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The markets delivered their opinion on Donald Trump's probable victory in the U.S. presidential race hours before Hillary Clinton admitted defeat, and it wasn't pretty. The numbers said the American and global economies were about to enter the House of Pain and stay there.

But shortly before Mr. Trump delivered his victory speech and promised economic stimulation measures, the markets started to recover. A few hours later, the markets, amazingly, won back all their lost ground and then some. In London, the FTSE-100 index closed up 1 per cent. The S&P 500 rose, too, and the euro gave up its early safe-haven gains against the dollar.

Related: Canadian dollar a 'double loser' as Trump panic takes hold

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Related: How the markets reacted to Trump's lead in five key charts

Read more: Like Brexit, a Trump day-after shock could be delicious for brave investors

It could be that Mr. Trump's presidency might not be an economic disaster after all, even if it is, as The New Yorker magazine said on Wednesday, "a tragedy for the Constitution, and a triumph for the forces, at home and abroad, of nativism, authoritarianism, misogyny, and racism."

Mr. Trump's populist economic policies are unfocused and lacking in detail. He has zero experience as a politician and could well encounter fierce resistance to some of his legislative initiatives, even though the Republicans retained control of the House of Representatives and the Senate.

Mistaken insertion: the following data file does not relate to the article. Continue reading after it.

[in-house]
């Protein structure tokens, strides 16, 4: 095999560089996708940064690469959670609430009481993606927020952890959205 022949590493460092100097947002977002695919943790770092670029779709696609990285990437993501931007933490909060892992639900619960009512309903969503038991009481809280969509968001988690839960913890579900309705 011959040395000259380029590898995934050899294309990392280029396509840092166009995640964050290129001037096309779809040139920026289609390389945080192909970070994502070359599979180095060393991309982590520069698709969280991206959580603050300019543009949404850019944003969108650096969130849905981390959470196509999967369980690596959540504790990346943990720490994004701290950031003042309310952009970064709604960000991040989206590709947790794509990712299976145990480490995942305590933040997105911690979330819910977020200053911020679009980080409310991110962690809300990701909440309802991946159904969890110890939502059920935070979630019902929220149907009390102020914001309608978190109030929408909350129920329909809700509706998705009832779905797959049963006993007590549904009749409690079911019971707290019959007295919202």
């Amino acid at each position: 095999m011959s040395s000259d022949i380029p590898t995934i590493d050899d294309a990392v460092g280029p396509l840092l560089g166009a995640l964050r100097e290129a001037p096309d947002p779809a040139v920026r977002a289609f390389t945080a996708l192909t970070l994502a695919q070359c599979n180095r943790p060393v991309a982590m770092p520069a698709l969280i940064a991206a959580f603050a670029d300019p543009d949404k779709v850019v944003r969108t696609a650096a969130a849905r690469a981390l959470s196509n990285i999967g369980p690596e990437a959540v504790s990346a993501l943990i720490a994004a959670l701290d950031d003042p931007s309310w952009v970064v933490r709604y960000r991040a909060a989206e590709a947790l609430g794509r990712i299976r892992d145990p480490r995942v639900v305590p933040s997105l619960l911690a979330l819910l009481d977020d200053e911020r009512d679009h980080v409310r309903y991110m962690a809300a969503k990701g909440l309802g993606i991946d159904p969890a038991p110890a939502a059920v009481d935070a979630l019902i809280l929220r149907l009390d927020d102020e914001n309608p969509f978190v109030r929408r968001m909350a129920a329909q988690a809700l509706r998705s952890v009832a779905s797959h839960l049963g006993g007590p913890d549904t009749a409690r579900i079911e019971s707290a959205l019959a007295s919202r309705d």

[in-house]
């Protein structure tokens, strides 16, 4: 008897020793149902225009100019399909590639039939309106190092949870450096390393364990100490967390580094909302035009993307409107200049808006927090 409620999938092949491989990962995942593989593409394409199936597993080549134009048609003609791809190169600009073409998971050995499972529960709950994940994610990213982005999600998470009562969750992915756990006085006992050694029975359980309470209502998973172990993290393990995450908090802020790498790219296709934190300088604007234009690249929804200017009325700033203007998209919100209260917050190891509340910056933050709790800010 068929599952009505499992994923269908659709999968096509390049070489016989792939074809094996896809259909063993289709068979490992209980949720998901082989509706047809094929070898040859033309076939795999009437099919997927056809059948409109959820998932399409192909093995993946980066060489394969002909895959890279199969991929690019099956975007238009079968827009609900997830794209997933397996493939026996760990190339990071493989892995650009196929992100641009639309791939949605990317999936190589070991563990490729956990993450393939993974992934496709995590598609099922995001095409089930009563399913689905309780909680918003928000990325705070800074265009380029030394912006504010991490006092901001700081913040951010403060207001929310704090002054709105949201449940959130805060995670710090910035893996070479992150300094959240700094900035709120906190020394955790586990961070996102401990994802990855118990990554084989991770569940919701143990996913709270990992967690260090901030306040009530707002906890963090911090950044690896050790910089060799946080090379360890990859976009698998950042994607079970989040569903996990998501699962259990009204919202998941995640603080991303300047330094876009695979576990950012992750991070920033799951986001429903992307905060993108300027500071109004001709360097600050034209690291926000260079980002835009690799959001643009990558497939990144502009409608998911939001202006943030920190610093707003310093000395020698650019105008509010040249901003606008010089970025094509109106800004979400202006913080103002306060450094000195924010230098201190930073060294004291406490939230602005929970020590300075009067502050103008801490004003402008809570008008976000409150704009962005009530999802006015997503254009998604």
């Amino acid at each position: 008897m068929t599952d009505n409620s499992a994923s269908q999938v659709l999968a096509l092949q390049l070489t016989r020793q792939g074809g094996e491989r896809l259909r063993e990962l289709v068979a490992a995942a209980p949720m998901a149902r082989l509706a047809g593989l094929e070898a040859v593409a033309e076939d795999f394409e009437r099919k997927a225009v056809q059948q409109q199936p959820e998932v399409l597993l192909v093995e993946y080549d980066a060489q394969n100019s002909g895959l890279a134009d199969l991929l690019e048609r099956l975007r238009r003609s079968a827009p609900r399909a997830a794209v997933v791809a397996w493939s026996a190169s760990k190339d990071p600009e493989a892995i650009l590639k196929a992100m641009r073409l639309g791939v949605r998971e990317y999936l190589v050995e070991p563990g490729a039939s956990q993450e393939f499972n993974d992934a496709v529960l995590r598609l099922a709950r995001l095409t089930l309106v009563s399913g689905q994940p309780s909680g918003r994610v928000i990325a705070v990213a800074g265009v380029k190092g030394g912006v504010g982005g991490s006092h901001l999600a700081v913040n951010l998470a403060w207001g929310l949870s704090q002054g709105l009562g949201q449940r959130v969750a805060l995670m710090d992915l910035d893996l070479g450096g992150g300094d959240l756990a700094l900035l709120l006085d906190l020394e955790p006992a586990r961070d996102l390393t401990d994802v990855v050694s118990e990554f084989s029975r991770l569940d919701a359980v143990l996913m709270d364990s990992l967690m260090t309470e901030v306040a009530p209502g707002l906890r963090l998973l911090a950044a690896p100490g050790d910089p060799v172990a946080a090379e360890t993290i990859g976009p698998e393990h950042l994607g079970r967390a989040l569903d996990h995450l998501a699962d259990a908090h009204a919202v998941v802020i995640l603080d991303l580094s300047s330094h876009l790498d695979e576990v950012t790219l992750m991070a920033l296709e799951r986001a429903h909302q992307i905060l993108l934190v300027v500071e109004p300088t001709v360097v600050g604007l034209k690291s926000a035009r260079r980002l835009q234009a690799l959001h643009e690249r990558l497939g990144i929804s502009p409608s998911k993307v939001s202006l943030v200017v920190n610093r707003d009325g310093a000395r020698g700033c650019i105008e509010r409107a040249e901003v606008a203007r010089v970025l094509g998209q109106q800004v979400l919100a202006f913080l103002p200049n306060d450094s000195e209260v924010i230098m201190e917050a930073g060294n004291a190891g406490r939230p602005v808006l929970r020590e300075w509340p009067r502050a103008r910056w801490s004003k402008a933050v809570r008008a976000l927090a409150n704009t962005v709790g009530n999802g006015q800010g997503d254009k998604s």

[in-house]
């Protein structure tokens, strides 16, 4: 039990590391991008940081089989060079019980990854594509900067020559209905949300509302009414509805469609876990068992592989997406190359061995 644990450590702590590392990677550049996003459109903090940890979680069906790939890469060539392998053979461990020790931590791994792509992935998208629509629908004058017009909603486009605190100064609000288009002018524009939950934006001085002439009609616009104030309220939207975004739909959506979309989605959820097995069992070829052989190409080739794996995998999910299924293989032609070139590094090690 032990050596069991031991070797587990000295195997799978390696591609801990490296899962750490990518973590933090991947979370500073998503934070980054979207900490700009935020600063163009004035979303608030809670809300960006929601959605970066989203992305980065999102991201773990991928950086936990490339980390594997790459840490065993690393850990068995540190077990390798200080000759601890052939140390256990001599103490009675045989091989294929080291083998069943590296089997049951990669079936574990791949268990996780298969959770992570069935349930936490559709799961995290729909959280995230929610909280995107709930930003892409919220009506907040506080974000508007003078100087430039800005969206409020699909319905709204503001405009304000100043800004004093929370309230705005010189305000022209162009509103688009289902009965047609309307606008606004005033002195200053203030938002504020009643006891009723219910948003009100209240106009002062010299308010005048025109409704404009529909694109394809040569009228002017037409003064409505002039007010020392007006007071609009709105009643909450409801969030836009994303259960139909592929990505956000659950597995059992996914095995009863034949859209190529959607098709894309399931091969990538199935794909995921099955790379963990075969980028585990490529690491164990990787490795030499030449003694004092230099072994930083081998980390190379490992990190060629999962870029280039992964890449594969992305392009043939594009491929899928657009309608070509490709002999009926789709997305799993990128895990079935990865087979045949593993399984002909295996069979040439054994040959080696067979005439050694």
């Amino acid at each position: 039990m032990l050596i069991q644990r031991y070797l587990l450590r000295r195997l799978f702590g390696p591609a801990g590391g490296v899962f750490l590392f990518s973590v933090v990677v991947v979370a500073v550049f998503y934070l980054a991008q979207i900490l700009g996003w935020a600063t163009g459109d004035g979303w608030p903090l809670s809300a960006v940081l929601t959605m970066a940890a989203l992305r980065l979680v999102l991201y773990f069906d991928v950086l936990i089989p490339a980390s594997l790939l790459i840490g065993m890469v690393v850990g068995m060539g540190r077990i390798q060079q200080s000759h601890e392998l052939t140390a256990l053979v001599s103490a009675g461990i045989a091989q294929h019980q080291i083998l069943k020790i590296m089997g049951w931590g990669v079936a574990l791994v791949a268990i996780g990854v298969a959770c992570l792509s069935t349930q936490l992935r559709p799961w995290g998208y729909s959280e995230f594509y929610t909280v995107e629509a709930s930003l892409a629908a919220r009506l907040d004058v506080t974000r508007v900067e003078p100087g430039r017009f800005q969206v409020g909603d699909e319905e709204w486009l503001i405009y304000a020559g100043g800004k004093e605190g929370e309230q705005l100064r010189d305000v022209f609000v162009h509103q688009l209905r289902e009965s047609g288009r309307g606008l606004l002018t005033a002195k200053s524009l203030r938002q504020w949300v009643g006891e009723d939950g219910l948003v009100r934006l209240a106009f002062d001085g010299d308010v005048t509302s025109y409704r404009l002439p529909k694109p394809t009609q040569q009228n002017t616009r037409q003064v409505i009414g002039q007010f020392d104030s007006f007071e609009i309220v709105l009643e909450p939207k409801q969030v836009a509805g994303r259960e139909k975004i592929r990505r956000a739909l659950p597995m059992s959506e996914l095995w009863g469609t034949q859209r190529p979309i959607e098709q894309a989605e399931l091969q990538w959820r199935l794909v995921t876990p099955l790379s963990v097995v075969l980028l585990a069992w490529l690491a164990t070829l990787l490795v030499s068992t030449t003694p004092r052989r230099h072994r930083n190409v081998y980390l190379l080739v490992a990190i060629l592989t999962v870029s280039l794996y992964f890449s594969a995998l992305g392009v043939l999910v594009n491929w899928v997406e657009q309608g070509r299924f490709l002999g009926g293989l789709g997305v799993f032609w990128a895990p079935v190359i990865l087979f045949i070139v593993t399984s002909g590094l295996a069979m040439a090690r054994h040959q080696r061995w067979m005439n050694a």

Broadly speaking, he wants America to retreat from globalization and somehow revive the U.S. rust belt, which has been a marvel of deindustrialization for close to half a century. He wants to erect a wall along the Mexico-United States border and punish U.S. companies, such as car makers, that shift production to low-wage Mexico. The alphabet soup of transatlantic and transpacific trade deals on the drawing board – TTIP and TPP – seem doomed, though Ms. Clinton had little enthusiasm for them, either.

In other words, Fortress America might be coming. Exporting countries, beware. No wonder the currencies of emerging-market countries, notably Mexico, which delivers 80 per cent of its exports to the United States, went into something close to free fall on Wednesday morning.

On the other hand, the president-elect has also vowed to increase infrastructure spending, cut corporate and personal taxes and reform the insanely complex U.S. tax code, which encourages rich companies, such as Apple, to park hundreds of billions of dollars of cash overseas. Mr. Trump is a businessman. Businessmen think cutting taxes is the cure to all problems, and the Republican House and Senate might agree; there is a good chance that he will make good on his tax-cutting promises.